For records, law and order situation has improved a lot in India’s North East region of late. There are fewer killings, fewer attacks and fewer people wounded. Now, just when you are all tempted to say ‘how wonderful!’, comes the news: there are people vanishing, in thousands, every year, all over the region.
Topping the list is Manipur where over 300 people disappear every year. Every morning, as you open a newspaper, you will come across 7-10 faces of the “missing persons”, listed on the last page of the newspaper.
Some will be found eventually; their bodies, often decomposed beyond recognition, are retrieved from remote and isolated locations. Visit the morgue of state capital Imphal and you can see uncovered bodies, lying on the ground, unattended. You can tell that they are victims of extrajudicial killings. Majority of these bodies will never be identified nor claimed by families. They will be hastily examined, and then disposed off by the municipality. They will not be given any names, their stories will not be written, and miniscule records of their passage in the morgue will be kept. In an ultimate denial of their humanity, no religious rituals will be performed.
But, what about those who are not dead? Where do they end up, if not in the morgue?
The answer isn’t difficult to guess: trafficked, to other parts of the country. Yes, human trafficking is growing at an alarming rate all across India and North east is emerging as the greatest source of this trafficked human goods, mostly women and children.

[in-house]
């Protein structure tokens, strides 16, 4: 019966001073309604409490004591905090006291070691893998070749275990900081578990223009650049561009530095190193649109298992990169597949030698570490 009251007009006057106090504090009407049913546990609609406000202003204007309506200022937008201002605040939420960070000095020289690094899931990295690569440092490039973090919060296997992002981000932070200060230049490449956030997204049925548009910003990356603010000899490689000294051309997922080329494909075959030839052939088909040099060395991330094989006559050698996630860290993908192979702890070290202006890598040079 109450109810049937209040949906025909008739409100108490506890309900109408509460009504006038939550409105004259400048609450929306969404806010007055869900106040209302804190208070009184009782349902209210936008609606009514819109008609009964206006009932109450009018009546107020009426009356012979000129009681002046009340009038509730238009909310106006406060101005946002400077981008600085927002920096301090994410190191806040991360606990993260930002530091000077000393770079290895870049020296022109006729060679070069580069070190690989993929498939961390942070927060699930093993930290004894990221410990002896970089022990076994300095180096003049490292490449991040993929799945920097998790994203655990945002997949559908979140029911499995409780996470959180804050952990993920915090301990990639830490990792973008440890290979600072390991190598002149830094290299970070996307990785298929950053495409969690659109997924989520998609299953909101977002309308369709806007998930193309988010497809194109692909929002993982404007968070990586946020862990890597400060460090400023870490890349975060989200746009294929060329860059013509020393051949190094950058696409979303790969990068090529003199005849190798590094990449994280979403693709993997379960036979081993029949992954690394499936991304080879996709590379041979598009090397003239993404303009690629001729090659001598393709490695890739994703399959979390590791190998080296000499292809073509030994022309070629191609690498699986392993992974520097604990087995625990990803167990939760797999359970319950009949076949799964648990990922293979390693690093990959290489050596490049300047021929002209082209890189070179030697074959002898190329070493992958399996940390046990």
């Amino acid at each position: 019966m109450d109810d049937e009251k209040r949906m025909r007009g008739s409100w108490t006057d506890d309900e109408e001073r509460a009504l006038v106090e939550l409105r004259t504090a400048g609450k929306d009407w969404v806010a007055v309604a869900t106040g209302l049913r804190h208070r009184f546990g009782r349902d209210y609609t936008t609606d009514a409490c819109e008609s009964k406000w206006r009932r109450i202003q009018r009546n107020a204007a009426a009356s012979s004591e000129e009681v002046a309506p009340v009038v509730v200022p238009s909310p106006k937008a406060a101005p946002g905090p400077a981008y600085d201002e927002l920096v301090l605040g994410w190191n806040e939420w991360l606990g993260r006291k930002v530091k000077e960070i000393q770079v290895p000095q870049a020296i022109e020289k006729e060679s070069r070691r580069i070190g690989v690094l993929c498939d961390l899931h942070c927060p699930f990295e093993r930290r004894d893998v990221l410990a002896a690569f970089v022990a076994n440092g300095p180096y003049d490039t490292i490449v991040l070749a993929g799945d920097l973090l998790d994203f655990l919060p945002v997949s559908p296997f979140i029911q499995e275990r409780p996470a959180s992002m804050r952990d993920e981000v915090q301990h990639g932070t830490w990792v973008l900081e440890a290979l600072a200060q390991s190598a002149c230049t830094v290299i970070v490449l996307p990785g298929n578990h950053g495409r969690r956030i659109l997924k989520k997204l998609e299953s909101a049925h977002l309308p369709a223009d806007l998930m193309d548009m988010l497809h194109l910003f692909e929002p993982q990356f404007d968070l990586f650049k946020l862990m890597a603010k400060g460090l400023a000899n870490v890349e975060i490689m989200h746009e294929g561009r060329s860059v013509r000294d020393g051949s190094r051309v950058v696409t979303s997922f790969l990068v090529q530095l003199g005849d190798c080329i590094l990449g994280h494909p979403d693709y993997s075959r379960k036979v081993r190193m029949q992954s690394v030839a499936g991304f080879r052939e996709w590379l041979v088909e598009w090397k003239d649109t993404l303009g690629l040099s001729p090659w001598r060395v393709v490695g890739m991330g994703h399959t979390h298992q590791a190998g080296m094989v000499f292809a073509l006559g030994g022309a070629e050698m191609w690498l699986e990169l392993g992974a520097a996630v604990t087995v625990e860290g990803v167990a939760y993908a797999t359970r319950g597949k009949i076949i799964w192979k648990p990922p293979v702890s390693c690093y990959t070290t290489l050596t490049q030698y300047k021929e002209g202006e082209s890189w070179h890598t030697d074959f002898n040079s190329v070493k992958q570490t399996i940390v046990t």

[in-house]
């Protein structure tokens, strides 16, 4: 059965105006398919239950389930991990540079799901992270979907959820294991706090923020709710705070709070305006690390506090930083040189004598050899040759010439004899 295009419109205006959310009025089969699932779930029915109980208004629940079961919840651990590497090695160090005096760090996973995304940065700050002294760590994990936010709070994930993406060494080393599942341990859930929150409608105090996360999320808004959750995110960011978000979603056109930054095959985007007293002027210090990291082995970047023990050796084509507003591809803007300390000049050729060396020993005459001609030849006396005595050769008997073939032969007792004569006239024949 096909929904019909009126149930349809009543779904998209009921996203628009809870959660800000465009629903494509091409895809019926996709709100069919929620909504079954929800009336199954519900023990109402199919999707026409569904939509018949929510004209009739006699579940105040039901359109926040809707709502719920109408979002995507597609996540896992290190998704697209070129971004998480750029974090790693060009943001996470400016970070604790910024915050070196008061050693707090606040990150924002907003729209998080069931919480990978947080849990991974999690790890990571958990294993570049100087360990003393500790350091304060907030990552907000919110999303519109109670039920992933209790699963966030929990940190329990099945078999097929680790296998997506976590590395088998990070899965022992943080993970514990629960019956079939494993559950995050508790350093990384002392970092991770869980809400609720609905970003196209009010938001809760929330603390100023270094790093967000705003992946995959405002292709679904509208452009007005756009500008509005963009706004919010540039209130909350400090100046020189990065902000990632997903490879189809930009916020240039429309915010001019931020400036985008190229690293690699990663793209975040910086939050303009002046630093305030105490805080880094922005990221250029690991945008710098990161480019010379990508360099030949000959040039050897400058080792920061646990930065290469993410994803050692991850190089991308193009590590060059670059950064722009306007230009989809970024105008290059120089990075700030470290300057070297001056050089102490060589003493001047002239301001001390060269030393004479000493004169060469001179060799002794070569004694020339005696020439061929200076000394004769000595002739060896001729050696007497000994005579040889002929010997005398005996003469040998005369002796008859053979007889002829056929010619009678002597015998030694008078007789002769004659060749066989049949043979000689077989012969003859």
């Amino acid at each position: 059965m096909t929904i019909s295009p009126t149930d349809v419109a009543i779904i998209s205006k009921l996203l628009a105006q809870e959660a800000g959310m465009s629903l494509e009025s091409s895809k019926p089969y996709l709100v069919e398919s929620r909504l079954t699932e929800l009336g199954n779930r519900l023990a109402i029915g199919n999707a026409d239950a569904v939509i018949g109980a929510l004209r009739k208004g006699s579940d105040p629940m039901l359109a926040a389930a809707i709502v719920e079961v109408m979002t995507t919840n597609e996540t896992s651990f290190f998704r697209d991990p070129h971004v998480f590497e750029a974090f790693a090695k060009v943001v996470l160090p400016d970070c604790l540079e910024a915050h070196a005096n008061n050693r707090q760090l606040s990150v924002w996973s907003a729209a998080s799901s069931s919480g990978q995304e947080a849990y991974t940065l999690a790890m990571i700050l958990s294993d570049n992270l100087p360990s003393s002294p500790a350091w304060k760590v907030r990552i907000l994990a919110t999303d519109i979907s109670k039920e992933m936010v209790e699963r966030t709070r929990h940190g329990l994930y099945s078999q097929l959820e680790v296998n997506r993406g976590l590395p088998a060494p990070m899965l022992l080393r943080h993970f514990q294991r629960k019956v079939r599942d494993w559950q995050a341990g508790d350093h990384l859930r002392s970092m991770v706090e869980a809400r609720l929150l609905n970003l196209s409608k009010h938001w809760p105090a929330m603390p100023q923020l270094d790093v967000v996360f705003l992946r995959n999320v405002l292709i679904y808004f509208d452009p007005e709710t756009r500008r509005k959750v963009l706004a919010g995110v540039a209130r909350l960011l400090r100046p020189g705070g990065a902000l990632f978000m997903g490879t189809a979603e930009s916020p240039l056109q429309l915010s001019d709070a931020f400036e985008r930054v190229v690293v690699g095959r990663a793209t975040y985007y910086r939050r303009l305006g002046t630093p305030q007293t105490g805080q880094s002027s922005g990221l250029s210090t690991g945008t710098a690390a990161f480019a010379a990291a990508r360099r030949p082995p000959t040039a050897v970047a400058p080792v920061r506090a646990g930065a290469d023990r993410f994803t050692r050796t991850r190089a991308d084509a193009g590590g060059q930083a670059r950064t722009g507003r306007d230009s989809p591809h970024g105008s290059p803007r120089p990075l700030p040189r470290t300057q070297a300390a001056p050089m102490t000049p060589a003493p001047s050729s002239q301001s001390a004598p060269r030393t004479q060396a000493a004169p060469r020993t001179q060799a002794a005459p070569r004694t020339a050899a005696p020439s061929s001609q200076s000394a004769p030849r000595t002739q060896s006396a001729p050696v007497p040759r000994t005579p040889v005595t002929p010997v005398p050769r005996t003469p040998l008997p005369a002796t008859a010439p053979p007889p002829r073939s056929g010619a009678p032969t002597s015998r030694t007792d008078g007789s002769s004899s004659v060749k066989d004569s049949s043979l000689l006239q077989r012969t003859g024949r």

Official data is hardly ever there, but there are indicators to validate such comments. A look at Assam Police’s annual list of missing persons shows up hundreds of images and two third of them belong to young women, between 18-35 of age. And this is just the list of 1 year (2009). How many women have since then gone missing? You can only guess.
Nagaland is no better. In Nagaland, one person goes missing every 3 ½ days. According to a study conducted by a local NGO called Prodigal Home, 68% of them are children, 35% of whom will never be found again.
There is another scary fact about Nagaland: the state has become the main transit point for human trafficking and this is officially validated fact, provided by state police. According to a senior police officer SP Tuensang Roopa, girls from border areas are brought to Nagaland through ‘agents,’ trafficked to other parts of the country. There, they are forced into prostitution. Some are employed as domestic help in individual households.
(There are 3 lakh brothels in India today with 2.5 million prostitutes in about 1100 red light areas, who are also mostly trafficked and forced into prostitution.)
The biggest hurdle in curbing or even tracking this trafficking menace is that half the times missing cases are not registered. Data collection, therefore, is a mission nearly impossible for those wanting to research the issue. Sometimes, one gets suspected and threatened, simply for asking ‘too many questions.’ Community members, including the relatives of the missing persons too go into a shell the moment they see you taking notes.
Is implementation of laws such as Child Labor (Prevention and Regulation) Act, alone the answer to this menace? Or, is this a larger issue of poverty elimination and creation of livelihood opportunities? It’s time to start asking those questions, aloud.